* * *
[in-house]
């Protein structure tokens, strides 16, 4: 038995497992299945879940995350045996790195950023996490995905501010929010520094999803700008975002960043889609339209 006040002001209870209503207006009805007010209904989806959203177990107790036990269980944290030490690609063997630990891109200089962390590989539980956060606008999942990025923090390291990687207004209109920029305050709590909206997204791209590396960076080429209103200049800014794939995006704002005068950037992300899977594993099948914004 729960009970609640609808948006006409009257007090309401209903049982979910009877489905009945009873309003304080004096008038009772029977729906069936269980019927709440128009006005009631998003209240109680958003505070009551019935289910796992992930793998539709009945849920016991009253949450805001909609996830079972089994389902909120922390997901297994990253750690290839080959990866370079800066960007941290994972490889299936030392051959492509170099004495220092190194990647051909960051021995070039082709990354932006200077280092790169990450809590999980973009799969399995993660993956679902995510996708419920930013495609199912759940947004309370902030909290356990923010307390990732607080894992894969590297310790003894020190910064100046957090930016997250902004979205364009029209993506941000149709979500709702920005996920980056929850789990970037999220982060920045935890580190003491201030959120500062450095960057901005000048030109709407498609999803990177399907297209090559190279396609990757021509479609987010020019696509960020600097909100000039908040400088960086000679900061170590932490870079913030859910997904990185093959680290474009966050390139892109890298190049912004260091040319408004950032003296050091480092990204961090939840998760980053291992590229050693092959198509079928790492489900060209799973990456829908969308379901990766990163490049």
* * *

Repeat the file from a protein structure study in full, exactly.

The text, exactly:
[in-house]
């Protein structure tokens, strides 16, 4: 038995497992299945879940995350045996790195950023996490995905501010929010520094999803700008975002960043889609339209 006040002001209870209503207006009805007010209904989806959203177990107790036990269980944290030490690609063997630990891109200089962390590989539980956060606008999942990025923090390291990687207004209109920029305050709590909206997204791209590396960076080429209103200049800014794939995006704002005068950037992300899977594993099948914004 729960009970609640609808948006006409009257007090309401209903049982979910009877489905009945009873309003304080004096008038009772029977729906069936269980019927709440128009006005009631998003209240109680958003505070009551019935289910796992992930793998539709009945849920016991009253949450805001909609996830079972089994389902909120922390997901297994990253750690290839080959990866370079800066960007941290994972490889299936030392051959492509170099004495220092190194990647051909960051021995070039082709990354932006200077280092790169990450809590999980973009799969399995993660993956679902995510996708419920930013495609199912759940947004309370902030909290356990923010307390990732607080894992894969590297310790003894020190910064100046957090930016997250902004979205364009029209993506941000149709979500709702920005996920980056929850789990970037999220982060920045935890580190003491201030959120500062450095960057901005000048030109709407498609999803990177399907297209090559190279396609990757021509479609987010020019696509960020600097909100000039908040400088960086000679900061170590932490870079913030859910997904990185093959680290474009966050390139892109890298190049912004260091040319408004950032003296050091480092990204961090939840998760980053291992590229050693092959198509079928790492489900060209799973990456829908969308379901990766990163490049």